his stand and was si
political position and t
unresponsive to sugg
Eisenhower's drastic
martyred Faubus in t
segregationists, stiffen
ance, and set peaceful
back several years.
* * *
what better during the
that he has been in offi
Although during the
he had made his positi
segregation quite clea
North, he avoided speal
South and let Lyndo
equivocate on the is
Southern voters. This so
matic dualism has ch
the Kennedy approac
Unlike Eisenhower, t
administration has us
fluence in a number o
discrimination. Eisenho
from helping the }cor
integration decisions, d
the civil rights field. H
pose some civil rights
and established the C
on Equal Employment:
Industries under for
President Richard M. 1
The Kennedy adminis
the tone for integration
ber of policy decisions
at segregated events ai
ing to segregated clubs
upon, although not infl
bidden. This helps cre
integration atmosphere.
local peace group w
demonstration later tl
against distribution o
Next, they'll have tc
history books, medieval
and, even, the Bible. W
to be a rule of human li

have been
dent taken
is Newport
th Faubus,
the course
ng Faubus
rds. Eisen-
ersuade the
omply with
id not mo-
ni Arkansas
e politically
The gov-
support for
ure of his
hus highly
estions of
order only
he eyes of
ied resist-
)NE some-
brief, time
ion against
ar in the
krinr in 4-h

used its influence to end certain
discriminitory practices. The
president's defense industry= em-
ployment commission, now headed
by Vice-President Johnson elimi-
nated discriminatory hiring prac-
tices at Lockheed Aircraft Cor-
poration's Marietta, Ga. plant and
Attorney General Robert Kennedy
convinced three South serving
railroads to integrate their ter-
minal facilities.
The attorney general pressured
the Interstate Commerce Commis-
sion to ,adopt a rule barring seg-
regated facilities. However, he has
not to date backed the ICC in
enforcing the ruling.
Finally, Attorney General Ken-
nedy mildly used his moral in-
fluence in support of the freedom
riders when he sent marshalls to
Montgomery, Ala. when local of-
ficials seemed ready to let a mob
lynch the riders.
* * *
percussions of a strong civil rights
policy, the administration has
treaded lightly in a number of

Daily Staff Writer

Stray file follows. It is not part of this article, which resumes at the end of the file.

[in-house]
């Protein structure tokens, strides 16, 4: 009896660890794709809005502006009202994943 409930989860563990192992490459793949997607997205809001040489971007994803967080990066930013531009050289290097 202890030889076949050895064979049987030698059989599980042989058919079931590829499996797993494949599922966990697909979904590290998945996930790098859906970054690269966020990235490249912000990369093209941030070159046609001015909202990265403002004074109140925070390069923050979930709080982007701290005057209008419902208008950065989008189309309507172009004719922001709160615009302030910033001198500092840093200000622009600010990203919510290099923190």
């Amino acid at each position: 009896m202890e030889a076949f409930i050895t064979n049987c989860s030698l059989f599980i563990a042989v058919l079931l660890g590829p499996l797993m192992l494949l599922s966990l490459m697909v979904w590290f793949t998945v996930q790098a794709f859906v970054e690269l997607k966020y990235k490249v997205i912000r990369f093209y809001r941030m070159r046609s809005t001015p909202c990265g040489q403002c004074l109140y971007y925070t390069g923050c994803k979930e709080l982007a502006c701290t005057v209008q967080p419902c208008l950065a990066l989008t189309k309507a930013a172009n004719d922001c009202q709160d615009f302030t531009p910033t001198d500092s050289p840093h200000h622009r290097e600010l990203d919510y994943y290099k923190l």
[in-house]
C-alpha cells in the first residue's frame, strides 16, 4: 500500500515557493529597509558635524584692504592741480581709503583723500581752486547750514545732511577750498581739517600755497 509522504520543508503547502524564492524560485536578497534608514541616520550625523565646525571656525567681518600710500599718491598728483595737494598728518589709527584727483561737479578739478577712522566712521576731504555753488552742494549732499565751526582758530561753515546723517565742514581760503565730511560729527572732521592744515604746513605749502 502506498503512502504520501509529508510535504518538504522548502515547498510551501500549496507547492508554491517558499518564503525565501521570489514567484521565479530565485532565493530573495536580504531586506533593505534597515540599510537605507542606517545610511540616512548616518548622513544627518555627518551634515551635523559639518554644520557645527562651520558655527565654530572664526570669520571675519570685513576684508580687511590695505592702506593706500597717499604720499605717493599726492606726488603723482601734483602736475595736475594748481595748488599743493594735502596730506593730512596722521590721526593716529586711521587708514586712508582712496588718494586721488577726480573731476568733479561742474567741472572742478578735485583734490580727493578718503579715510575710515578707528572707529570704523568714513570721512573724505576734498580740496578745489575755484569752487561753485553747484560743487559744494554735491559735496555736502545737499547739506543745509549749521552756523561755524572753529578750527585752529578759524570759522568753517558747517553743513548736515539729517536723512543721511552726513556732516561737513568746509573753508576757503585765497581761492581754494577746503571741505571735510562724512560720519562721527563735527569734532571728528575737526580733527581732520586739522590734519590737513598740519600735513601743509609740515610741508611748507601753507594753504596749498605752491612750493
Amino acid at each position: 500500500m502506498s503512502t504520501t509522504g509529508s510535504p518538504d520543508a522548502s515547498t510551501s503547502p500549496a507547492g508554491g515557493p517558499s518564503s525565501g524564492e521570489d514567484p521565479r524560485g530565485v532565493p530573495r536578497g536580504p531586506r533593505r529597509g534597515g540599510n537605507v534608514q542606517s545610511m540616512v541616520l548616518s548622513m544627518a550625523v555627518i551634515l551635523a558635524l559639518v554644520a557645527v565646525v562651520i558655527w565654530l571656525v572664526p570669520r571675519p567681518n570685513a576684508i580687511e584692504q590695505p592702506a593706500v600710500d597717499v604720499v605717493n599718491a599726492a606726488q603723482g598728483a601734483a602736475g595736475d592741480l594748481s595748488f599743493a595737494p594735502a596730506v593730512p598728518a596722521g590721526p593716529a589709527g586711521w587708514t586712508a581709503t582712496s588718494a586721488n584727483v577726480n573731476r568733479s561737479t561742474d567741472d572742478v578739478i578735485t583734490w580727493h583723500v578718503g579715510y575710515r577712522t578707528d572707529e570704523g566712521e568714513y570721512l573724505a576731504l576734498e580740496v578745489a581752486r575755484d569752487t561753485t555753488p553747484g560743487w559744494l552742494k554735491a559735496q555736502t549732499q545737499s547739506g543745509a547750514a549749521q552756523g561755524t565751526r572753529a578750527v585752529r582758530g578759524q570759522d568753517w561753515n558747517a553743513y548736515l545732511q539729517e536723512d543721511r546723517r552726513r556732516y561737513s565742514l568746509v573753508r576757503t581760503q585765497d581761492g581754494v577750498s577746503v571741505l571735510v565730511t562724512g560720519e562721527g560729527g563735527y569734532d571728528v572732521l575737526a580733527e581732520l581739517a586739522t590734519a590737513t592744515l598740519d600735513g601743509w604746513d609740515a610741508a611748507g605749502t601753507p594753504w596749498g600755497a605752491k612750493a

"REMEMBER the McGuffey
Reader" echoed through the
streets of a small Wisconsin vil-
lage this fall and sounded a call
to arms for advocates of the
phonetic approach to reading
against the allies of the word-
recognition system.'
This cry, sent up by four young
fathers recently elected to the lo-
cal school board, launched a cam-
paign to eliminate modern read-
ers abounding in word recognition
devices like "See Spot, run, run,
run, run," and overflowing with
what they considered insipid stor-
* * *
published in 1879, the four men
thought they had found an an-
swer. The McGuffey Reader, in
their opinion, taught reading as
no more modern tet could. In-
stead of relying on the word rec-
ognition method which stresses
the child's recognition of a word
as a whole, the reader allowed a
"phonetics first" approach which
emphasizes sounding the word out
and putting it together syllable
by syllable. In addition, its stories
seemed to have the savor of life
which they deemed would be ap-
pealing to the worldly, present day
The board's choice of the Mc-
Guffey Reader met with strong
opposition. Taxpayers threatened
to impeach the school board and
State Superintendent Angus Roth-
well- warned that state aid,
amounting to about $10,000, could
be withheld.
by the board was to cover with
brown tape religious passages
which critics pointed to as a vio-
lation of the separation of church
and state. The poor grammar and
misspelling in the readers was
considered superfluous I light of
its other advantages. Tae chair-
man of the board, Dennis Beula,
said, "McGuffey teaches the basic
morals of Americanism - honor
your parents, be honest, love ani-
Another member of the school
board, John Pleiffer, declared
"McGuffey builds' recognition of
the heroic, the elevated, the pa-
triotic strength on which our
country is based. f we had had
McGuf fey's in our schools we nev-
to the
Sportsmanship .. .
To the Editor:
[HAD HOPED that Bump El-
liott's rude encounter with
Woody Hayes after the game on
TV last Saturday went unnoticed
but apparently it didn't. Four dif-
ferent people (no Ohio State
grads) have brought this up at
the office this Monday morning.
It's bad enough to be on the
losing side, but to have the coach
show the world what bad losers we
can be is appalling. I hope Elliot
sees fit to apoligize to Hayes.
--Roy Seppala,'62
To the Editor:
Miss Judith Oppenhieim fr
an excellent analysis of what is all
too often the plight of the fresh-
man. I would add, however, an
aspect of the freshman's dillusion
which she ommitted. An entering
freshman expects his university
to be a miniature of society either
as it is or as it should be. I, and

I hope most others, feel that the
University should strive to be an
ideal community.
We should all, therefore, be
shocked at the lack of democracy
at the University today. The stu-